To root or not to root? That is the question. Rooting your Android device definitely pushes you up a level or two in your geekdom. It requires a certain level of commitment, at least a little savvy, and even a modicum of risk. So, why would you want to bother?
4. Bloat Banishment
Android phones are plagued not only with OEM skins, but with a fistful of superflous apps that you don’t want and will never use. Generally, they’re just things to get you more entrenched in the carrier’s ecosystem. The best part? You can’t remove them. In Android 4.1 (Jelly Bean) devices, you can disable those apps so you don’t see them, but they’re still there, taking up space. Once you’ve rooted your phone, you can use Titanium Backup to delete them once and forever. Just be careful you don’t accidentally delete something that your phone actually needs, or you’ll be sorry.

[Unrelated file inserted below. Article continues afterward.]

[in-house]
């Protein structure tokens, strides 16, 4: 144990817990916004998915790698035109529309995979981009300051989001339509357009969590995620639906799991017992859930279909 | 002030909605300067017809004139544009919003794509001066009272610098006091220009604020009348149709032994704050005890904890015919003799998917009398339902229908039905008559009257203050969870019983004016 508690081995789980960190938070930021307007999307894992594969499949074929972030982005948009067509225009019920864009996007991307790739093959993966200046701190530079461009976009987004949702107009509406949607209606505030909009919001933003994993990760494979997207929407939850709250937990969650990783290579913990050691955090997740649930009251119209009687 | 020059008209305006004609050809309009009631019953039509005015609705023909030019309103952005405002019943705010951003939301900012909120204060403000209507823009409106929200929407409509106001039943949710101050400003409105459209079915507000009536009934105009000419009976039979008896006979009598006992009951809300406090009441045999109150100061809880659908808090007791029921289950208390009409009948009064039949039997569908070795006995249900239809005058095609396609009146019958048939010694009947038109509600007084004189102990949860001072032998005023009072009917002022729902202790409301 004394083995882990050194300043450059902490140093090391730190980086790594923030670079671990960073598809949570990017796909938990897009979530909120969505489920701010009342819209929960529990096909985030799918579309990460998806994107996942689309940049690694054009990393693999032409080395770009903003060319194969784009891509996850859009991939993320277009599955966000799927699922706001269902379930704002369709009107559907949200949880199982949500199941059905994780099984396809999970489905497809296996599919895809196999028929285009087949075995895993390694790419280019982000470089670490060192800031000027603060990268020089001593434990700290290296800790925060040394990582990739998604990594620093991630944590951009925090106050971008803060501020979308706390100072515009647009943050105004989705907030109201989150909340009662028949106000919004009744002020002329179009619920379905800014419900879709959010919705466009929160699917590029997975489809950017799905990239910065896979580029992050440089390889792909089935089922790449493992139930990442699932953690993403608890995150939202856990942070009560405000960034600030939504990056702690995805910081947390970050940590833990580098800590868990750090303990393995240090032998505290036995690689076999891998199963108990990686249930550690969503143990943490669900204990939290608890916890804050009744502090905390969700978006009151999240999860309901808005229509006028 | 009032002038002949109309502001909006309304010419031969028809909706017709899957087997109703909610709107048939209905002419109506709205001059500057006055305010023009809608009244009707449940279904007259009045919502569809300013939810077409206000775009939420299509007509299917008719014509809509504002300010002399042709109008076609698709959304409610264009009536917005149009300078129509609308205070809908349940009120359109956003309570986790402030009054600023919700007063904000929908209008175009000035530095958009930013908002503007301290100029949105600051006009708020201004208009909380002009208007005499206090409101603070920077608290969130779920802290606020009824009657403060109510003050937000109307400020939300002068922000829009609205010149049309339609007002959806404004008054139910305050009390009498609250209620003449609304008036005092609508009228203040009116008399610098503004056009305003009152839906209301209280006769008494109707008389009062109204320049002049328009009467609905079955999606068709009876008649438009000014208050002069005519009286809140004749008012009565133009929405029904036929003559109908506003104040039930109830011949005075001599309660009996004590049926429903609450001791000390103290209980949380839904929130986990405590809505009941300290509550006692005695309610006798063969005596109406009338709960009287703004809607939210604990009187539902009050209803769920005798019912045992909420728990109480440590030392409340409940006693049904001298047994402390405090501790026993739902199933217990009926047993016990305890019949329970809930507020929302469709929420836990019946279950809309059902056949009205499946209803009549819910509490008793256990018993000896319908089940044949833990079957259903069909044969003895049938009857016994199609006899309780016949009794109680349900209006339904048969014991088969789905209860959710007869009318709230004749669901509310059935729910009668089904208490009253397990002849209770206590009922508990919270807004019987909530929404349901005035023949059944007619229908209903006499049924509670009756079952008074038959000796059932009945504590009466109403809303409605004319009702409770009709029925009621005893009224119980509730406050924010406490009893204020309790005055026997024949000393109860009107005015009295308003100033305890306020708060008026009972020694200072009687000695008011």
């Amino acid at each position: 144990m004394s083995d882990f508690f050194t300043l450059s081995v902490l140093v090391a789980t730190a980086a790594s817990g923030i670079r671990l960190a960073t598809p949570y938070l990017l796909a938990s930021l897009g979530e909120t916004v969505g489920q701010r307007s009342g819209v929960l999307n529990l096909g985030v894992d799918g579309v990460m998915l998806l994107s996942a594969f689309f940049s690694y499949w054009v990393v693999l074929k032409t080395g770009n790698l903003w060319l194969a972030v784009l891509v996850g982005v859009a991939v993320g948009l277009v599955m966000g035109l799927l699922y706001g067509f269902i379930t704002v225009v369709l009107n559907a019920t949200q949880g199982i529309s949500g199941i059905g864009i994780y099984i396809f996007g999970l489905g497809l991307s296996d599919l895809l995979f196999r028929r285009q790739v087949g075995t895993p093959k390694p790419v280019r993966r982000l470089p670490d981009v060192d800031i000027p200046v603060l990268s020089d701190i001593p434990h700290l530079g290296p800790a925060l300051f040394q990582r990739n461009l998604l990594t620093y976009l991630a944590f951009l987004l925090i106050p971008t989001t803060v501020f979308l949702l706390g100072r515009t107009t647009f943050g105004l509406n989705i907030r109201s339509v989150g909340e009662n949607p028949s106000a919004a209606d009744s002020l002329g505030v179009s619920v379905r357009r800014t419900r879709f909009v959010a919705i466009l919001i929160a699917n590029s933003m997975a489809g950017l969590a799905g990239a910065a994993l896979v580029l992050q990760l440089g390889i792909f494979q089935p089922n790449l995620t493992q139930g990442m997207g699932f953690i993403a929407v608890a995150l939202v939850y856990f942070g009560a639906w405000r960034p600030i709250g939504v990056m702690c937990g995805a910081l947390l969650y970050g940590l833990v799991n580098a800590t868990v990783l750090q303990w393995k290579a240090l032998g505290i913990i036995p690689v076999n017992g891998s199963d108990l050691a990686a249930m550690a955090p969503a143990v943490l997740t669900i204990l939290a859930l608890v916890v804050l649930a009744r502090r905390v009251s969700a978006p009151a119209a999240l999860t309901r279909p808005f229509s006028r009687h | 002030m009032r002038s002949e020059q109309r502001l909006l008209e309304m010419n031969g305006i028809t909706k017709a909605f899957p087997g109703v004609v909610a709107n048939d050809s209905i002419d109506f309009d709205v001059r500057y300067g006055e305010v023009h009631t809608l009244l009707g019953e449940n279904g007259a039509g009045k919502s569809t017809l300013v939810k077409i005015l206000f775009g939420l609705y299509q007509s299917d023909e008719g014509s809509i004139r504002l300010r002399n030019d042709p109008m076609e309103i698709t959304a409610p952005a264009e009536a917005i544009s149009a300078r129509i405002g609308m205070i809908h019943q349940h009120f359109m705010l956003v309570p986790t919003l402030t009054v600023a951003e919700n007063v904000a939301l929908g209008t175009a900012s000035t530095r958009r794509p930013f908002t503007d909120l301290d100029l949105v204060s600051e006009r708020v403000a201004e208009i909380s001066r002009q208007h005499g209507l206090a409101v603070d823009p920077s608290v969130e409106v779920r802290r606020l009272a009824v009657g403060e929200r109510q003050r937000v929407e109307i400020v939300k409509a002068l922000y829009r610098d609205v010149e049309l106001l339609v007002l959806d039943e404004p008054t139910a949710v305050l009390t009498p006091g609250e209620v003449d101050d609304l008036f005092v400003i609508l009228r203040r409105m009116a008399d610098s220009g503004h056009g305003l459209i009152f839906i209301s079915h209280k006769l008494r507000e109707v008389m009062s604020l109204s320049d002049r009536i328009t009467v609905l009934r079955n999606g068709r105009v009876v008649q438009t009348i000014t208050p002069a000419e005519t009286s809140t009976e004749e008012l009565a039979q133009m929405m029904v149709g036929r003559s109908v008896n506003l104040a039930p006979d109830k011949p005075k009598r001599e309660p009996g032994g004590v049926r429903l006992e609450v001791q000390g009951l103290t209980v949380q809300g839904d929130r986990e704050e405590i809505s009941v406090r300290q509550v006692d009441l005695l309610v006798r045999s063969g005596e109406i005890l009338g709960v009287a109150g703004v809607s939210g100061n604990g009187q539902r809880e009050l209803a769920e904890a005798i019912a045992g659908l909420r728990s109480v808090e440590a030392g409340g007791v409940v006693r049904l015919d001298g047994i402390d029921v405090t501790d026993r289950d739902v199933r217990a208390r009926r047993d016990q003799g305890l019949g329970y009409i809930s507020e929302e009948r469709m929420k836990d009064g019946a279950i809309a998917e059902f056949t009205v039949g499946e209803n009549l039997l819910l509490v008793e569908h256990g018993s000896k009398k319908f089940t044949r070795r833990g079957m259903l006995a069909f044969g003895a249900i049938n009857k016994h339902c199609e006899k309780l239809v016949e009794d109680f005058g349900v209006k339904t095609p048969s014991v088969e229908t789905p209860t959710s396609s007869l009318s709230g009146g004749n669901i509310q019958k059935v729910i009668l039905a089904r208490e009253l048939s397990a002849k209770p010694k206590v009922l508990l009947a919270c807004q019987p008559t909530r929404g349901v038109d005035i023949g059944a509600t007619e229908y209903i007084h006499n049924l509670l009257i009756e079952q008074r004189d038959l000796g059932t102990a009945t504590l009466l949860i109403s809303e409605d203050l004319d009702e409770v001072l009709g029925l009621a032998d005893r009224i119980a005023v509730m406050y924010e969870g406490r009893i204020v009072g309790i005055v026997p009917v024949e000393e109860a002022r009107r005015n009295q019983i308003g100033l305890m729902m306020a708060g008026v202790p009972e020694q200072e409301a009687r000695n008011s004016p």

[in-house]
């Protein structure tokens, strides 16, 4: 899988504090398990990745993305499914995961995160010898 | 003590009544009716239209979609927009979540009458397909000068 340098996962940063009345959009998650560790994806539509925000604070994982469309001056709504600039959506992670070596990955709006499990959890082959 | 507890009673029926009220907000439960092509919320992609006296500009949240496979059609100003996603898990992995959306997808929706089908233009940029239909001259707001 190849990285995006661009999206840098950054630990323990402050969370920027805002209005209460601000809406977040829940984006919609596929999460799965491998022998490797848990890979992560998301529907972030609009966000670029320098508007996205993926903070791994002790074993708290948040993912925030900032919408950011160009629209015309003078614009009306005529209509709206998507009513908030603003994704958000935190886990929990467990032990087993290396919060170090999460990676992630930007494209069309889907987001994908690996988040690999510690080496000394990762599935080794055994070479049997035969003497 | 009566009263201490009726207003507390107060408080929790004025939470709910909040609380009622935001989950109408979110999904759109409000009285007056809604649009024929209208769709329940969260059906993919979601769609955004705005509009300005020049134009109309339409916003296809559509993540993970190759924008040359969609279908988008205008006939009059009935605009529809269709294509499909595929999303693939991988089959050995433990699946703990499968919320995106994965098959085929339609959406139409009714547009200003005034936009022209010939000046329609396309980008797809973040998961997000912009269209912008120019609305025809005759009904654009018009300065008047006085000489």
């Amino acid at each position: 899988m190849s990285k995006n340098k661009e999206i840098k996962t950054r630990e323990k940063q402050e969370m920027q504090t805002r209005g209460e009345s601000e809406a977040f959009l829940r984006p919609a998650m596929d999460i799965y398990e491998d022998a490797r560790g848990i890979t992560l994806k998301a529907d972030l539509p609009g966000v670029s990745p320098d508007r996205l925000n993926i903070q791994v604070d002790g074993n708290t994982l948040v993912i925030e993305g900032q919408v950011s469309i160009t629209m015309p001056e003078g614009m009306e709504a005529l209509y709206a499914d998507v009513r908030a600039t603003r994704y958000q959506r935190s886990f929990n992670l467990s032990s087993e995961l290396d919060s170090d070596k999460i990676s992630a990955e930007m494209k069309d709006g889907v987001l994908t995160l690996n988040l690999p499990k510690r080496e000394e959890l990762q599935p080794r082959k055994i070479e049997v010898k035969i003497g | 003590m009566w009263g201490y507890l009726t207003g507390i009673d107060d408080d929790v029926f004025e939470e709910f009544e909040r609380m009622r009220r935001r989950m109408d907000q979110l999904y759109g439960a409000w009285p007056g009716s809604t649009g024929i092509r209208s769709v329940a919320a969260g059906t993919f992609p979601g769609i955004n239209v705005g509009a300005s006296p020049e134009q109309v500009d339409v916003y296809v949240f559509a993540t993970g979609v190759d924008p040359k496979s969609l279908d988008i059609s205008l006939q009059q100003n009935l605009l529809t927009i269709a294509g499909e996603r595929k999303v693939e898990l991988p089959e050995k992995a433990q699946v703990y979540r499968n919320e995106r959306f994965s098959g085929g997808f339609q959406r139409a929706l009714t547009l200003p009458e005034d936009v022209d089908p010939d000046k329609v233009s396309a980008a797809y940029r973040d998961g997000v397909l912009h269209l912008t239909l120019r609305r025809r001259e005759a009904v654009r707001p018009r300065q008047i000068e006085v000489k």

Android is one of the most open, versatile, and customizable mobile operating systems out there. You may think you don’t need to root your phone, but you’d be surprised at how much more you can accomplish with a little work. Here are 10 reasons rooting your phone is worth the hassle.
1. Truly Own Your Device
In the end, all of this boils down to one thing: you own your device, and you should be able to do with it as you please. Certain manufacturers and carriers try to keep that from happening, but with root access, you truly own your device and open yourself up to all the possibilities other parties try to block. Sure, there’s some risk involved, and we don’t usually recommend rooting other people’s phones, but in the end, you can’t put a price on true openness and control.